I know of a 6ft wide x 4ft thick branch-bridge about 75ft up between two redwood trunks (probably reiterations of the same tree genetically). Coast Redwoods do this bridging more than any other NW conifer I know of, but I have seen maples fused to doug firs 8 ft up, and doug firs to sika spruces 40ft up.
This is all just my opinion based on a flawed memory
The link is to a company (no affiliation) that does it, but the pictures are interesting to see. Since white willow will fuse just like cedar I wonder if you could make it over a wider distance by planting support beams/trees.
This is one of those things that simply must be done, just for the sake of the 'Coolness Factor'. Kind of like the tiger trap in disneys 'Swiss Family Robinson' (It's gotta have a tiger in the pit, because, well, that's the whole point!)
When I was a kid in southern california my grandma took me to a park where they had walkways covered with grape vines growing up both sides and over the top, making a layer a foot or so deep. After running around for a while in the walkways I climbed up on top and started playing around on top. I couldn't run easily up there because there were lots of small gaps, holes and weak spots (hence in the pictures posted here, the walkways are stone laying on the roots). It did carry my weight easily, even though it was just an arch. I was up there for a long time (probably a half hour or more) before my grandma saw me and threatened to beat me within an inch of my life if I didn't get down immediately.
From that experience, and a huge old grape arbor we had behind a house in west Texas, I think one could train grapevines to make a bridge pretty easily. I would want to run some vines up at an angle to form intermediate supports, like in a suspension bridge if the span was too big, but I don't see a problem if you took about 10 years before you tried foot traffic and laid down some kind of walk way. Maybe a woven willow mat as the walk way, maybe even rooted at the ends.
It would be even more cool if you intemixed your species, using trees and vines. Maybe pollarded cottonwood or willow underneath as a support post, growing in the wet low spot, with the new growth from the cottonwood/willow trained outside, around the bridge.
Since a lot of trees, as mentioned by others, will grow together where they touch (especially if encouraged) you could use cross growing branches to make a kind of grid structure at the sides that would provide a lot more strength for the weight, although I'm not sure how long they have to grow together to gain sufficient strength, (once again, probably a ten year project).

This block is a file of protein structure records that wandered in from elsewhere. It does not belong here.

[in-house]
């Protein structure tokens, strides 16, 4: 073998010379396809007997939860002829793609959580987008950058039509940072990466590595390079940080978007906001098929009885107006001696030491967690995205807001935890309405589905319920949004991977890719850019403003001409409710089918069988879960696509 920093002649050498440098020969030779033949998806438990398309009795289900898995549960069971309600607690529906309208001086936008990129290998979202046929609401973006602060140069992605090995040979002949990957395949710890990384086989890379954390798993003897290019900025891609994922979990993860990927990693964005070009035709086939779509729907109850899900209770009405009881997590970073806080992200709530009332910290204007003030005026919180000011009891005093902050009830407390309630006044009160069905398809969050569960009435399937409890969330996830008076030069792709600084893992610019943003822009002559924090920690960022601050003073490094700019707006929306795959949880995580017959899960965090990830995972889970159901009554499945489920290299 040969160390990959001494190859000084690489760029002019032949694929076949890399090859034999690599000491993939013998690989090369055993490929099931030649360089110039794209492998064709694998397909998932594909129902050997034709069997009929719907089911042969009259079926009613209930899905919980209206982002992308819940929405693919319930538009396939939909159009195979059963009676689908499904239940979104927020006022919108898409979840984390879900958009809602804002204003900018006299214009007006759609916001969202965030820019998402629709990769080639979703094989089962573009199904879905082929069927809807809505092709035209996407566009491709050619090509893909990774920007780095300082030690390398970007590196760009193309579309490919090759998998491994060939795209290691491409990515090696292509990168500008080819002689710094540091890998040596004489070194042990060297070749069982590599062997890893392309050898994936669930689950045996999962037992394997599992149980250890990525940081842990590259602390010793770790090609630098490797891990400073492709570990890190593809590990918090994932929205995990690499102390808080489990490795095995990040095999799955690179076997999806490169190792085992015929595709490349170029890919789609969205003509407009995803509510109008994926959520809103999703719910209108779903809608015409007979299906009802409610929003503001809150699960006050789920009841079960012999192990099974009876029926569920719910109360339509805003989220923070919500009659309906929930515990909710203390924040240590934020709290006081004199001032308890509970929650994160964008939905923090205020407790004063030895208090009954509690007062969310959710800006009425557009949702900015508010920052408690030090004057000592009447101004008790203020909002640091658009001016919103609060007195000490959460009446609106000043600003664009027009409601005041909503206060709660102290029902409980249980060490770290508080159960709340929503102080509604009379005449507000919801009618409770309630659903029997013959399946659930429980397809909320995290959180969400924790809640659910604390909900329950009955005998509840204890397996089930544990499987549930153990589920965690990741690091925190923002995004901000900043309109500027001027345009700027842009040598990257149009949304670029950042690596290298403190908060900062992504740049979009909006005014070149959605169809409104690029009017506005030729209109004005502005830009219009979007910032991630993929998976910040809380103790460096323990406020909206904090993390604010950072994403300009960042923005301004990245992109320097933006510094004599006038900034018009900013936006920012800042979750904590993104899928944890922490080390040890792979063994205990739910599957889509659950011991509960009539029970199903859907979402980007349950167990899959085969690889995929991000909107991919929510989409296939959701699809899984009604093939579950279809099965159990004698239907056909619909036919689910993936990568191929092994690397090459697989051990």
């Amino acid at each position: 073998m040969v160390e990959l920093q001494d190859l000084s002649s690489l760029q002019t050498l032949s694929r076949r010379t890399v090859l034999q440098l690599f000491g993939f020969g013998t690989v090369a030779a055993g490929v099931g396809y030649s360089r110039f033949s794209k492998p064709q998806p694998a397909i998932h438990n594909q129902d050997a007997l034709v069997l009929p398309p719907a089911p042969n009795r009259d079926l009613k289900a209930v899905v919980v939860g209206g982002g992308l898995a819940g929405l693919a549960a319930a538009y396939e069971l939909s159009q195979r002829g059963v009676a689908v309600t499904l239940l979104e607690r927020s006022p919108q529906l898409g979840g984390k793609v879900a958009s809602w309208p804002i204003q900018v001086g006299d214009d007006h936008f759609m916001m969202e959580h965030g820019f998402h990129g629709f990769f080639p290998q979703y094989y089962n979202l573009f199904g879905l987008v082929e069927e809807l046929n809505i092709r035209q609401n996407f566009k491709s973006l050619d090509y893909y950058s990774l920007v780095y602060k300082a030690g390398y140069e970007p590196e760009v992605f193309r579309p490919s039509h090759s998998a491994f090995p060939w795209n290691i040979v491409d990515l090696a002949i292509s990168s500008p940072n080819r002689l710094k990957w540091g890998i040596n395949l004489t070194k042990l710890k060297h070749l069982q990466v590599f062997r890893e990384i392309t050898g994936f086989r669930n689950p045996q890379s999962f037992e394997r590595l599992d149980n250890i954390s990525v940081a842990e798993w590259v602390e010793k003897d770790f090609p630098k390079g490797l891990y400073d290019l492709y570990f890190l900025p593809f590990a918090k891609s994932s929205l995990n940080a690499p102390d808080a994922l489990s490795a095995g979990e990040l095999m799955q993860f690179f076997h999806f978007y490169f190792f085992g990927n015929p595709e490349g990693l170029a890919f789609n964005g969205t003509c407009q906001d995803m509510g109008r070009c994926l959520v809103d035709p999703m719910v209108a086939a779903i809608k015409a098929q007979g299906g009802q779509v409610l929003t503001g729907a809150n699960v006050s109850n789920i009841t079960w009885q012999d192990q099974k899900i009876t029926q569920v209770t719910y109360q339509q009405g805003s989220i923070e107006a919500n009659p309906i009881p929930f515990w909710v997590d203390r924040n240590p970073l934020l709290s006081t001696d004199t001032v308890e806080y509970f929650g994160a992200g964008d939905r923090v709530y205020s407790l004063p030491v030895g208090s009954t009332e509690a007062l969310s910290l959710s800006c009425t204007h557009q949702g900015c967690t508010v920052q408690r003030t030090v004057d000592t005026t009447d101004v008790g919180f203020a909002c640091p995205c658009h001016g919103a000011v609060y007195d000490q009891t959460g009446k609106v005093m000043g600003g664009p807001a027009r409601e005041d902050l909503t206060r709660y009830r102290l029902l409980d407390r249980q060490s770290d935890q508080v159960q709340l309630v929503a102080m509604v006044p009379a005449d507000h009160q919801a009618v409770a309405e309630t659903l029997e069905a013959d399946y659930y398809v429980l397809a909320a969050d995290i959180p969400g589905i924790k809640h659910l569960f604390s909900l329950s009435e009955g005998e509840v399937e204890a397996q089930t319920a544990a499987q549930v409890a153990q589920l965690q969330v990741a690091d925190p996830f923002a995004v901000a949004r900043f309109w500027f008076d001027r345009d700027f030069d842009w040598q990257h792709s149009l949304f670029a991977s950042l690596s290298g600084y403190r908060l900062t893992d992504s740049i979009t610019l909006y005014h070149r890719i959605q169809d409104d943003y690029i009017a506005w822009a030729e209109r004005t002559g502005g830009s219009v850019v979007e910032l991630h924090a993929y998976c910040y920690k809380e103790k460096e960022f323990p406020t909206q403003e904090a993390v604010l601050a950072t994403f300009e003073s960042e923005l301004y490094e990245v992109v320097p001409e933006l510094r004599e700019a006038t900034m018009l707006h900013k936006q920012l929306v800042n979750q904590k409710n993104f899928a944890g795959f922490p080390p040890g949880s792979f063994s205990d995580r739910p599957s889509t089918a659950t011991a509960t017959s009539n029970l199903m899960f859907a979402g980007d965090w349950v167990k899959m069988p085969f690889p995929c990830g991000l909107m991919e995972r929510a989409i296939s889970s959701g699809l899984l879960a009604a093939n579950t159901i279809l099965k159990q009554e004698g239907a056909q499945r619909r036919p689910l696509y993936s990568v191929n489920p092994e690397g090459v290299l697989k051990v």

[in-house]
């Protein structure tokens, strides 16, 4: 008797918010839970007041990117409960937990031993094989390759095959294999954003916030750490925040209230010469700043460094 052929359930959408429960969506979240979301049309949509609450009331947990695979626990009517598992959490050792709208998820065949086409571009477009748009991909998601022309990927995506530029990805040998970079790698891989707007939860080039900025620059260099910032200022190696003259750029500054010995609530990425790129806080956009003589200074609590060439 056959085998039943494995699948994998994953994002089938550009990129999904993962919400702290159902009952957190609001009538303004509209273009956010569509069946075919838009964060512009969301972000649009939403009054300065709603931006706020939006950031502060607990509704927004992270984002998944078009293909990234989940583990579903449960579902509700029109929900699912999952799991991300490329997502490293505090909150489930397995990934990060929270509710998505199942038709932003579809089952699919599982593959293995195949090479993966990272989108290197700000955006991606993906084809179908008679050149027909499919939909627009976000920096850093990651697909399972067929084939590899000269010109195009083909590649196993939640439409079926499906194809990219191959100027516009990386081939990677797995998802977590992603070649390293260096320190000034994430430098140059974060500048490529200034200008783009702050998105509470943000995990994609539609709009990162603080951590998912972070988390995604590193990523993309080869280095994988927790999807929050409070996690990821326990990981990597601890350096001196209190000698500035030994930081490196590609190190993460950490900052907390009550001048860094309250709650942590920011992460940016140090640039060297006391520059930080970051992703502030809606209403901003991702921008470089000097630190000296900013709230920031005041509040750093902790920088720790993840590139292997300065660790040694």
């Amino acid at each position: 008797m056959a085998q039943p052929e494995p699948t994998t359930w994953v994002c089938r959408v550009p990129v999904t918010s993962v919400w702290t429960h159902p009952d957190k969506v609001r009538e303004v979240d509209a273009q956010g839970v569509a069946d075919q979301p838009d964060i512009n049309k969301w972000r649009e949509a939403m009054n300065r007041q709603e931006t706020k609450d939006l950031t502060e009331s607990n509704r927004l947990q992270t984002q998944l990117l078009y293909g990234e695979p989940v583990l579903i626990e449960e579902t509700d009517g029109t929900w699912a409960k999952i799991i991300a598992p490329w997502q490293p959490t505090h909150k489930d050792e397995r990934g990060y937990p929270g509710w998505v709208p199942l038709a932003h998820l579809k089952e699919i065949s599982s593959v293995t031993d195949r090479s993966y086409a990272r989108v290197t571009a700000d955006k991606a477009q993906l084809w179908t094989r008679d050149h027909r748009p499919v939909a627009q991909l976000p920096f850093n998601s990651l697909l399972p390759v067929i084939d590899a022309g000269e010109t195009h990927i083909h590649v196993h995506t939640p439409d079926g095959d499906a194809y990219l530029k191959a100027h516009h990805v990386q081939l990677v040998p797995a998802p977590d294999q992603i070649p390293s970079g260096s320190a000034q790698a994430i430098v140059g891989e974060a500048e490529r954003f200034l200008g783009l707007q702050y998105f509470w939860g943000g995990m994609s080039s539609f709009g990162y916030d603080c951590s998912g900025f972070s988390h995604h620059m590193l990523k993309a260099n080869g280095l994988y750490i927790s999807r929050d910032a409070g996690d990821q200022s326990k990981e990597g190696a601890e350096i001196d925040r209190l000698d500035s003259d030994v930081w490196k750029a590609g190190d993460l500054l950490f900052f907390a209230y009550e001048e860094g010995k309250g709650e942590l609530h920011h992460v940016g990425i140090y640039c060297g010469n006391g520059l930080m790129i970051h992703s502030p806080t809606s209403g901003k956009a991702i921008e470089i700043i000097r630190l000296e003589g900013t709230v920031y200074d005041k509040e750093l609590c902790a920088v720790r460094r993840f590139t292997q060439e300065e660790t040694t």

Look up the term "inosculation", which means stems that can naturally graft together when they are in contact with each other. Trees that will do this have a thin bark that is easily abraded when they rub together, exposing their cambium layers, which can then fuse together. Most of the time they must be of the same species. Tree species that will do this include, of course, the Ficus trees shown at the start of this thread. Temparate zone trees that will do this include willow, sycamore (Platanus), beech, chestnut, maple, linden, elm, ash, olive.apple, pear, and peach. Vines include grape and wisteria. These are the plants you need to seek out when planning to create living wood structures.
I've always thought it would be great to make living bridges like this where you can pick fruit as you walk across, but now I'm thinking it would be fun to make an orchard where you climb or walk though the canopy via the living bridge like walkways....sort of like the elevated walkways at Kew Gardens (pic below) but with living bridges made from the fruit trees.
Another thing that might be fun for tall fruit trees like pears could be ladder grafting to help climb up into the canopy.
This could make a permaculture forest garden into quite the tourist attraction!
One concern I have with tying trees together like this, however, would be lack of flexibility leading to the trees breaking in high winds, but if they could be tied together with flexible bridges that might work out. Maybe living bridges made from grapes or kiwis could help address that issue?
if you made two mini "bridges" with a channel of dirt in them to get the initial root across and established i could see this working with many types of tree
maybe just two logs which have been dug out with a gutter adze
the logs can rot away over time
The post did say they were rubber trees (Hevea in the Euphorbiaceae - euphorb family) which is not closely related to Banyans (Moraceae - fig family), BUT it seems Banyans do seem like excellent candidates AND SO, if you live in a temperate climate such as like southern California (There are nice Banyans growing as far north as San Francisco's Golden Gate Park), Florida, the Mediterranean, etc., AND SO, if you expect a long life, you could probably give it a try and be successful. Perhaps this has been done with Banyans or Strangler Figs somewhere?
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